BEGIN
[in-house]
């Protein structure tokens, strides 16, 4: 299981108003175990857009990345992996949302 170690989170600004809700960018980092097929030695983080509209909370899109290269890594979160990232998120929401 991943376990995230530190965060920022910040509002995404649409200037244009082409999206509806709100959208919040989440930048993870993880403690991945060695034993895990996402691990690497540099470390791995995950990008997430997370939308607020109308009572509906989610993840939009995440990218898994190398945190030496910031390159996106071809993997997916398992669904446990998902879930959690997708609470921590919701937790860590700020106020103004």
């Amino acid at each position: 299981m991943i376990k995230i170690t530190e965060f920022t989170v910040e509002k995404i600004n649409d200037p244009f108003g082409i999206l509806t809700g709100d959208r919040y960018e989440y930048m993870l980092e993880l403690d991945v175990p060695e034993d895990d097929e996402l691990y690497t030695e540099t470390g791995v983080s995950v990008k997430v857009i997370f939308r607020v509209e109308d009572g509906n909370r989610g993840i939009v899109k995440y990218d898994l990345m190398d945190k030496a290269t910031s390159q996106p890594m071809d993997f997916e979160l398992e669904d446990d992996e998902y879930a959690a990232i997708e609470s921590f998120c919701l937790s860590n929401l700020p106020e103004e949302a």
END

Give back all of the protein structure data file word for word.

[in-house]
């Protein structure tokens, strides 16, 4: 299981108003175990857009990345992996949302 170690989170600004809700960018980092097929030695983080509209909370899109290269890594979160990232998120929401 991943376990995230530190965060920022910040509002995404649409200037244009082409999206509806709100959208919040989440930048993870993880403690991945060695034993895990996402691990690497540099470390791995995950990008997430997370939308607020109308009572509906989610993840939009995440990218898994190398945190030496910031390159996106071809993997997916398992669904446990998902879930959690997708609470921590919701937790860590700020106020103004």
């Amino acid at each position: 299981m991943i376990k995230i170690t530190e965060f920022t989170v910040e509002k995404i600004n649409d200037p244009f108003g082409i999206l509806t809700g709100d959208r919040y960018e989440y930048m993870l980092e993880l403690d991945v175990p060695e034993d895990d097929e996402l691990y690497t030695e540099t470390g791995v983080s995950v990008k997430v857009i997370f939308r607020v509209e109308d009572g509906n909370r989610g993840i939009v899109k995440y990218d898994l990345m190398d945190k030496a290269t910031s390159q996106p890594m071809d993997f997916e979160l398992e669904d446990d992996e998902y879930a959690a990232i997708e609470s921590f998120c919701l937790s860590n929401l700020p106020e103004e949302a």